• Community Assistant
    • Very Important Poster
    • Thread Starter
    Offline

    20
    ReputationRep:
    Community Assistant
    Very Important Poster
    (Original post by The_Lonely_Goatherd)
    Tbh the Fantasy you mentioned is also very well known (though not quite as famous!), so if you prefer the Chopin, then you should go with it. Just do it justice is all I'm saying!

    Yep, the recording was AlanChan. Don't worry about not having an innate sense about the harmony: it's hard if you don't have perfect/near-perfect pitch :yes:
    Thanks. Are there any lesser known works that you could suggest at the same level? I did ask this on another forum, a music one, but the suggestions seemed to be 1/2 minute pieces and I need to keep the number of pieces on the programme down.

    Assuming I can fine no alternatives then Chopin it is!
    • PS Reviewer
    Offline

    20
    ReputationRep:
    PS Reviewer
    (Original post by keromedic)
    Thanks. Are there any lesser known works that you could suggest at the same level? I did ask this on another forum, a music one, but the suggestions seemed to be 1/2 minute pieces and I need to keep the number of pieces on the programme down.

    Assuming I can fine no alternatives then Chopin it is!
    I can't think of anything off the top of my head. You should stick with the romantic period theme though, if you do change :yes:
    • Community Assistant
    • Very Important Poster
    • Thread Starter
    Offline

    20
    ReputationRep:
    Community Assistant
    Very Important Poster
    (Original post by The_Lonely_Goatherd)
    I can't think of anything off the top of my head. You should stick with the romantic period theme though, if you do change :yes:
    Thanks. Yep, that does make sense. It'd make my programme more varied. I think Dussek's late Classical. Bach: Baroque.
    • Community Assistant
    • Very Important Poster
    • Thread Starter
    Offline

    20
    ReputationRep:
    Community Assistant
    Very Important Poster
    (Original post by The_Lonely_Goatherd)
    ...

    Frédéric Chopin: Prelude in Bm Op 28/6

    Jan Ladislav Dussek Sonatina in Eb Op 19/6: 1st mvt Allegro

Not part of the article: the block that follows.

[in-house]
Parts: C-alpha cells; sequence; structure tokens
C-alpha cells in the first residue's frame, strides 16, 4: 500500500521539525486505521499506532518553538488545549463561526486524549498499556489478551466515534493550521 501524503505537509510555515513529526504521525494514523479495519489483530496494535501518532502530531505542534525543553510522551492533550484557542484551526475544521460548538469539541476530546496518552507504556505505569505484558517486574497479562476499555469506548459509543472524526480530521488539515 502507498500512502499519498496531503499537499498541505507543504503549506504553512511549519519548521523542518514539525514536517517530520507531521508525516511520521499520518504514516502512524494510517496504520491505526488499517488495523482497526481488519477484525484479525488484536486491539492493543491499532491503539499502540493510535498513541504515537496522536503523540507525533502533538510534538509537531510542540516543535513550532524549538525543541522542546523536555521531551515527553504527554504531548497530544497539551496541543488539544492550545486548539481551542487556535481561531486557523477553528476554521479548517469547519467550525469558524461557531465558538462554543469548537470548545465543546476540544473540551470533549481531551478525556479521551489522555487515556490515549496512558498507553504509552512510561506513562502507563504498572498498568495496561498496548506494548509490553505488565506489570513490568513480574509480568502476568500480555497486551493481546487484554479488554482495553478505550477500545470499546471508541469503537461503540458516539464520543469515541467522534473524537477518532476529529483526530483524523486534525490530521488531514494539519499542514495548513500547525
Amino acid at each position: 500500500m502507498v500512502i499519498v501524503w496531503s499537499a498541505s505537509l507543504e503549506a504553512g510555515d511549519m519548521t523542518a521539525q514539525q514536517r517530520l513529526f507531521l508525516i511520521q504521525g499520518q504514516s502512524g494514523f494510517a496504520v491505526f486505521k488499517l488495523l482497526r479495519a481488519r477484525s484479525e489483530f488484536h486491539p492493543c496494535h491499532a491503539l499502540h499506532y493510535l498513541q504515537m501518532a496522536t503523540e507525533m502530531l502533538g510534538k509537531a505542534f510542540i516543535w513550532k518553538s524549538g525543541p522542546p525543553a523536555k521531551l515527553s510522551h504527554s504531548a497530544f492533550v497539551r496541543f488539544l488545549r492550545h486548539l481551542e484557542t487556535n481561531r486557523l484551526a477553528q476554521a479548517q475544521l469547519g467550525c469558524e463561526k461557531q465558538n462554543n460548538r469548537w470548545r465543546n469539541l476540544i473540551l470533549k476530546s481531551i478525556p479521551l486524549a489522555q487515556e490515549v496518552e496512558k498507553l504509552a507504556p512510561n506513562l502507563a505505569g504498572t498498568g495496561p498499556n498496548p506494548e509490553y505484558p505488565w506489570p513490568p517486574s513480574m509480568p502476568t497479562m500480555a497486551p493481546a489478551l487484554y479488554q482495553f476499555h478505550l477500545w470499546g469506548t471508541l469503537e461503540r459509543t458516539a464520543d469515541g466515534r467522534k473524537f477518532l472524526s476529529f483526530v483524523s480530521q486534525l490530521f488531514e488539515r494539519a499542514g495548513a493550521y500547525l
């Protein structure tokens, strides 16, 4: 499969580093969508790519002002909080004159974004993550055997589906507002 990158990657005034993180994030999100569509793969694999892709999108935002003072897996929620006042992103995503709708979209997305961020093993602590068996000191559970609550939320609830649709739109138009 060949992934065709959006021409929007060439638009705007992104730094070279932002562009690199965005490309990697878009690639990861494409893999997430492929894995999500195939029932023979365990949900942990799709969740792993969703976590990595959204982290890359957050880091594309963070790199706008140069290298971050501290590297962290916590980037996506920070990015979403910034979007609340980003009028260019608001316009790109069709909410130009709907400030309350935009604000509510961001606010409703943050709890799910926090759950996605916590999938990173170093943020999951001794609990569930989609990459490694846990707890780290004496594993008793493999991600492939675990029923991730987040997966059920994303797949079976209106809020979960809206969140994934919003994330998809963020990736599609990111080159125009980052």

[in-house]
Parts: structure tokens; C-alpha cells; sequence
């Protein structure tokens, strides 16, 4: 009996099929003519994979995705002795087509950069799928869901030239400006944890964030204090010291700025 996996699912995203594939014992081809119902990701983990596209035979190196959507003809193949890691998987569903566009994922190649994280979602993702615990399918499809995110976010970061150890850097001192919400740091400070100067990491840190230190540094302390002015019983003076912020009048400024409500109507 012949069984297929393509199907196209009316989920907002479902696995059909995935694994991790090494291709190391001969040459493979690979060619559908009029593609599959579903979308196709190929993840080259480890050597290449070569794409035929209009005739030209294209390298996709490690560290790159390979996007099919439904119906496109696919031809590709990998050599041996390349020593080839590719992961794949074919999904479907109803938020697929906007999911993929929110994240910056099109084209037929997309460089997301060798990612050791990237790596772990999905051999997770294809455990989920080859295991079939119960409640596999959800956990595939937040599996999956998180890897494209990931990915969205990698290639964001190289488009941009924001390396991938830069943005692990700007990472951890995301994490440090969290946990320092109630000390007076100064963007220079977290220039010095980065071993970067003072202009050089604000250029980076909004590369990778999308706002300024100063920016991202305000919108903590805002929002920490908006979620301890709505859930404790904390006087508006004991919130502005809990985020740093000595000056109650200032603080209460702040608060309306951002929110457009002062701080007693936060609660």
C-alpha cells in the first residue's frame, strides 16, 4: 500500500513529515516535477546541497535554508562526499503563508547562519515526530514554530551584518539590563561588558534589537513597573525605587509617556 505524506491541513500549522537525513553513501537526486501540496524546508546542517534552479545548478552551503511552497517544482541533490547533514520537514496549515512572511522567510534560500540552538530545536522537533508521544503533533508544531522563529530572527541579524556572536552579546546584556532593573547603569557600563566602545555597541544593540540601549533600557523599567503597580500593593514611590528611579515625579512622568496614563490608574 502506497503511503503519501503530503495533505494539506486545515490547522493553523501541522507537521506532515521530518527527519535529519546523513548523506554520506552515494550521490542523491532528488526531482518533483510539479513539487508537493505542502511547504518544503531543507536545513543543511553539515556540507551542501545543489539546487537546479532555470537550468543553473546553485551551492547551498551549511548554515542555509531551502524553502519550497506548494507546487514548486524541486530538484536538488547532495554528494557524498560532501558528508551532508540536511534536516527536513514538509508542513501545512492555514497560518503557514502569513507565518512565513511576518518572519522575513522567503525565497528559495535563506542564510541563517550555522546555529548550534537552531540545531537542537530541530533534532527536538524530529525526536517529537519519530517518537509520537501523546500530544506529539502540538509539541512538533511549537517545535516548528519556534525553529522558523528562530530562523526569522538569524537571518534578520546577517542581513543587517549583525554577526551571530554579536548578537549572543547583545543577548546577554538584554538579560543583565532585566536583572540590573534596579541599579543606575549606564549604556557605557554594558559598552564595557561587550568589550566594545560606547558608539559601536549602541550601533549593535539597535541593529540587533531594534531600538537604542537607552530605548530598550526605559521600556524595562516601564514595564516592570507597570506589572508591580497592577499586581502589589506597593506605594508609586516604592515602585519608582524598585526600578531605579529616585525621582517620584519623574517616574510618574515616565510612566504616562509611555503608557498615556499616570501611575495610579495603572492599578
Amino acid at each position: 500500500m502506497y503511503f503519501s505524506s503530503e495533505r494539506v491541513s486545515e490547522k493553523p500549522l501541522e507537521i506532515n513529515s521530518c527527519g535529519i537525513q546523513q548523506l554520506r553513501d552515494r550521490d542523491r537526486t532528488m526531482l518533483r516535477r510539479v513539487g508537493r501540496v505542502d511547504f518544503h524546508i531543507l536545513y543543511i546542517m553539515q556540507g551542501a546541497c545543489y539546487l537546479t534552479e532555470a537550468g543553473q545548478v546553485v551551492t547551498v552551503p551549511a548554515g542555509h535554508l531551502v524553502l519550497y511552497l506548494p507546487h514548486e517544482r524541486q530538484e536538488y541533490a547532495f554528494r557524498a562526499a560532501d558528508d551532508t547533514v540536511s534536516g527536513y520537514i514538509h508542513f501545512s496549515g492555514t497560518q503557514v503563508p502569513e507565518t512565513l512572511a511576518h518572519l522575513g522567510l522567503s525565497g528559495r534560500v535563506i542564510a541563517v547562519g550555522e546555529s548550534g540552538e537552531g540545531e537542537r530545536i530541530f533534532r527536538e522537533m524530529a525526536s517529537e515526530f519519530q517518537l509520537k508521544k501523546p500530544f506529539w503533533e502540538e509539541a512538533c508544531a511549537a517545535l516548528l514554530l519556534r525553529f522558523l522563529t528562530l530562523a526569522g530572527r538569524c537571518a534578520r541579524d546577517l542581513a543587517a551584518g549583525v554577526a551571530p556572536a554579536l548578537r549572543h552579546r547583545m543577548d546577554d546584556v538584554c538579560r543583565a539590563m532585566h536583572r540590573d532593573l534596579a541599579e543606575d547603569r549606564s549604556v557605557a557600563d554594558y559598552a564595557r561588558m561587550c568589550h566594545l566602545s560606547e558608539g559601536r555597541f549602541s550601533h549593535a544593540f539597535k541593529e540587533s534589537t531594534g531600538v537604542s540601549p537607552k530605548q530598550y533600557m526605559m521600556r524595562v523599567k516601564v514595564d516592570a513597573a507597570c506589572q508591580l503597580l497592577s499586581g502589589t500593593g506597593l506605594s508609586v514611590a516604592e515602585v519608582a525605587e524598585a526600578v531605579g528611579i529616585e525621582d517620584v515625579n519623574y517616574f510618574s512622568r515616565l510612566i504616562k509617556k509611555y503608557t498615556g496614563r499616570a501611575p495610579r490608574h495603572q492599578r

CPE Bach: Sonata in Fm
    Wolfgang Amadeus Mozart: K545

    That's what I ended up choosing. The composers are the same but I decided that if I was going to play a famous it'd be better to be classical (Mozart) because I may not be able to manage the expression associated with well known pianists playing the Raindrop Prelude or the Em prelude Chopin.
    • PS Reviewer
    Offline

    20
    ReputationRep:
    PS Reviewer
    (Original post by keromedic)
    That's what I ended up choosing. The composers are the same but I decided that if I was going to play a famous it'd be better to be classical (Mozart) because I may not be able to manage the expression associated with well known pianists playing the Raindrop Prelude or the Em prelude Chopin.[/FONT][/COLOR]
    Sounds fair enough
    • Community Assistant
    • Very Important Poster
    • Thread Starter
    Offline

    20
    ReputationRep:
    Community Assistant
    Very Important Poster
    (Original post by The_Lonely_Goatherd)
    Sounds fair enough
    Indecisive me has changed it to
    Dussek-Rondo in Eb
    Beethoven-Sonata in G, OP 79, mvt II
    Chopin: Nocturne in Em
    Mozart: Sonata in C, K545, mvt I
 
 
 
Reply
Submit reply
Turn on thread page Beta
Updated: October 7, 2013

University open days

  • Sheffield Hallam University
    City Campus Postgraduate
    Wed, 17 Oct '18
  • Staffordshire University
    Nursing and Midwifery Undergraduate
    Wed, 17 Oct '18
  • Teesside University
    Undergraduate open day Undergraduate
    Wed, 17 Oct '18
Poll
If a uni gives me an unconditional offer they....

The Student Room, Get Revising and Marked by Teachers are trading names of The Student Room Group Ltd.

Register Number: 04666380 (England and Wales), VAT No. 806 8067 22 Registered Office: International House, Queens Road, Brighton, BN1 3XE

Write a reply...
Reply
Hide
Reputation gems: You get these gems as you gain rep from other members for making good contributions and giving helpful advice.